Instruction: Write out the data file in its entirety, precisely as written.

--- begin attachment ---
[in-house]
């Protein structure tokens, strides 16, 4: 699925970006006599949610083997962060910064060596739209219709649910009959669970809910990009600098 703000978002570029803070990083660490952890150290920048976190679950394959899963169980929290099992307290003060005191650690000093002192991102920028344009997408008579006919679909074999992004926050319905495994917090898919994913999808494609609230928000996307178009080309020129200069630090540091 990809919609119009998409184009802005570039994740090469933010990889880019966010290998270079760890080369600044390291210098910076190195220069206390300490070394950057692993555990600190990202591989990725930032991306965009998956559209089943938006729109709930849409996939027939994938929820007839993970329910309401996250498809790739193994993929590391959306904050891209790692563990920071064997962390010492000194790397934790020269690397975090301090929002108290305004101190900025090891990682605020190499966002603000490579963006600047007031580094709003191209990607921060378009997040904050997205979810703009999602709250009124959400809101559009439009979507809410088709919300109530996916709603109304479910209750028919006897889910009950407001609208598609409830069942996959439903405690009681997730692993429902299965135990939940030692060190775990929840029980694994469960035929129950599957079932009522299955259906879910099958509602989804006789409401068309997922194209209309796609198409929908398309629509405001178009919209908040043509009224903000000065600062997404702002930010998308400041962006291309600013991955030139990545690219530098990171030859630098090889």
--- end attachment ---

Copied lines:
[in-house]
């Protein structure tokens, strides 16, 4: 699925970006006599949610083997962060910064060596739209219709649910009959669970809910990009600098 703000978002570029803070990083660490952890150290920048976190679950394959899963169980929290099992307290003060005191650690000093002192991102920028344009997408008579006919679909074999992004926050319905495994917090898919994913999808494609609230928000996307178009080309020129200069630090540091 990809919609119009998409184009802005570039994740090469933010990889880019966010290998270079760890080369600044390291210098910076190195220069206390300490070394950057692993555990600190990202591989990725930032991306965009998956559209089943938006729109709930849409996939027939994938929820007839993970329910309401996250498809790739193994993929590391959306904050891209790692563990920071064997962390010492000194790397934790020269690397975090301090929002108290305004101190900025090891990682605020190499966002603000490579963006600047007031580094709003191209990607921060378009997040904050997205979810703009999602709250009124959400809101559009439009979507809410088709919300109530996916709603109304479910209750028919006897889910009950407001609208598609409830069942996959439903405690009681997730692993429902299965135990939940030692060190775990929840029980694994469960035929129950599957079932009522299955259906879910099958509602989804006789409401068309997922194209209309796609198409929908398309629509405001178009919209908040043509009224903000000065600062997404702002930010998308400041962006291309600013991955030139990545690219530098990171030859630098090889």